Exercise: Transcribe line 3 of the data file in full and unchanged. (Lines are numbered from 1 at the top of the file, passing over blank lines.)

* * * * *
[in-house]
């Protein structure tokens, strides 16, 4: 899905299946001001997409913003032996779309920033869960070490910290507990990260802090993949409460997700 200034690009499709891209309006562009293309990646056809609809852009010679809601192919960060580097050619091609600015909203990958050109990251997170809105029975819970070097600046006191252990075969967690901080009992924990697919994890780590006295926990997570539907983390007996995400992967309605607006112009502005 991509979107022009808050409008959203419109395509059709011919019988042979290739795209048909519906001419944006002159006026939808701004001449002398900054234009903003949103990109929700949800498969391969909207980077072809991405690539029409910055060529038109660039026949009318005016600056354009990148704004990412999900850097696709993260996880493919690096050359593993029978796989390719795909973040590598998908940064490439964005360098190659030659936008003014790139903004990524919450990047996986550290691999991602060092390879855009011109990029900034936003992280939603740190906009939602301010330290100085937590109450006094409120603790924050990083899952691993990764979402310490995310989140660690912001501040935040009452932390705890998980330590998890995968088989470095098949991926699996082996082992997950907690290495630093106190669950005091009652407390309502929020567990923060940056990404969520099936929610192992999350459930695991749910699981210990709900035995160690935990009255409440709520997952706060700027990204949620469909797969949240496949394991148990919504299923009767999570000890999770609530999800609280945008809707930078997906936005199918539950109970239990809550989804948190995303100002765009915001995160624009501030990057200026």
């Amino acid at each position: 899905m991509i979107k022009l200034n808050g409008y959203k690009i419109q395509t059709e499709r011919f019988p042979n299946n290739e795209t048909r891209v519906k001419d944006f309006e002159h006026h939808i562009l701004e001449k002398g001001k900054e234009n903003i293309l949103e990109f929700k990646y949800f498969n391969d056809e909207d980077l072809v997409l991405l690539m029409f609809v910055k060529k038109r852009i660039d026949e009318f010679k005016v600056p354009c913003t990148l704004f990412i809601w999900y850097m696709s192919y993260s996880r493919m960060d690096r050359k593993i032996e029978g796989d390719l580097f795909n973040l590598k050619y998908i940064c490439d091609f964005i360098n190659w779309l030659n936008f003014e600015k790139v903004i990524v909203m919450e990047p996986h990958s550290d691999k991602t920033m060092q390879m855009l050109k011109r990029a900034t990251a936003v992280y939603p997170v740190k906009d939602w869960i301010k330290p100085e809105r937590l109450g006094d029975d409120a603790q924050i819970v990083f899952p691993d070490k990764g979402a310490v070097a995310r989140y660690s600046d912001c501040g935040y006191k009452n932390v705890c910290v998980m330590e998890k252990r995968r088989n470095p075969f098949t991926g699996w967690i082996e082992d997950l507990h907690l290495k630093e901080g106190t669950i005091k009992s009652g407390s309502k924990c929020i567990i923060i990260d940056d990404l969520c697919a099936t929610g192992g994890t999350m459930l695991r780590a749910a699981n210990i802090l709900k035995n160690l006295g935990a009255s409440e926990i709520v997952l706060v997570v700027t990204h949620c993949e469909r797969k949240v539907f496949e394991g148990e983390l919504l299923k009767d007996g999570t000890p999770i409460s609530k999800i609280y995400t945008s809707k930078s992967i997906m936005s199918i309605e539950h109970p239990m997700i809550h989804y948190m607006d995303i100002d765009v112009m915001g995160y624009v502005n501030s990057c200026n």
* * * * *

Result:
């Amino acid at each position: 899905m991509i979107k022009l200034n808050g409008y959203k690009i419109q395509t059709e499709r011919f019988p042979n299946n290739e795209t048909r891209v519906k001419d944006f309006e002159h006026h939808i562009l701004e001449k002398g001001k900054e234009n903003i293309l949103e990109f929700k990646y949800f498969n391969d056809e909207d980077l072809v997409l991405l690539m029409f609809v910055k060529k038109r852009i660039d026949e009318f010679k005016v600056p354009c913003t990148l704004f990412i809601w999900y850097m696709s192919y993260s996880r493919m960060d690096r050359k593993i032996e029978g796989d390719l580097f795909n973040l590598k050619y998908i940064c490439d091609f964005i360098n190659w779309l030659n936008f003014e600015k790139v903004i990524v909203m919450e990047p996986h990958s550290d691999k991602t920033m060092q390879m855009l050109k011109r990029a900034t990251a936003v992280y939603p997170v740190k906009d939602w869960i301010k330290p100085e809105r937590l109450g006094d029975d409120a603790q924050i819970v990083f899952p691993d070490k990764g979402a310490v070097a995310r989140y660690s600046d912001c501040g935040y006191k009452n932390v705890c910290v998980m330590e998890k252990r995968r088989n470095p075969f098949t991926g699996w967690i082996e082992d997950l507990h907690l290495k630093e901080g106190t669950i005091k009992s009652g407390s309502k924990c929020i567990i923060i990260d940056d990404l969520c697919a099936t929610g192992g994890t999350m459930l695991r780590a749910a699981n210990i802090l709900k035995n160690l006295g935990a009255s409440e926990i709520v997952l706060v997570v700027t990204h949620c993949e469909r797969k949240v539907f496949e394991g148990e983390l919504l299923k009767d007996g999570t000890p999770i409460s609530k999800i609280y995400t945008s809707k930078s992967i997906m936005s199918i309605e539950h109970p239990m997700i809550h989804y948190m607006d995303i100002d765009v112009m915001g995160y624009v502005n501030s990057c200026n």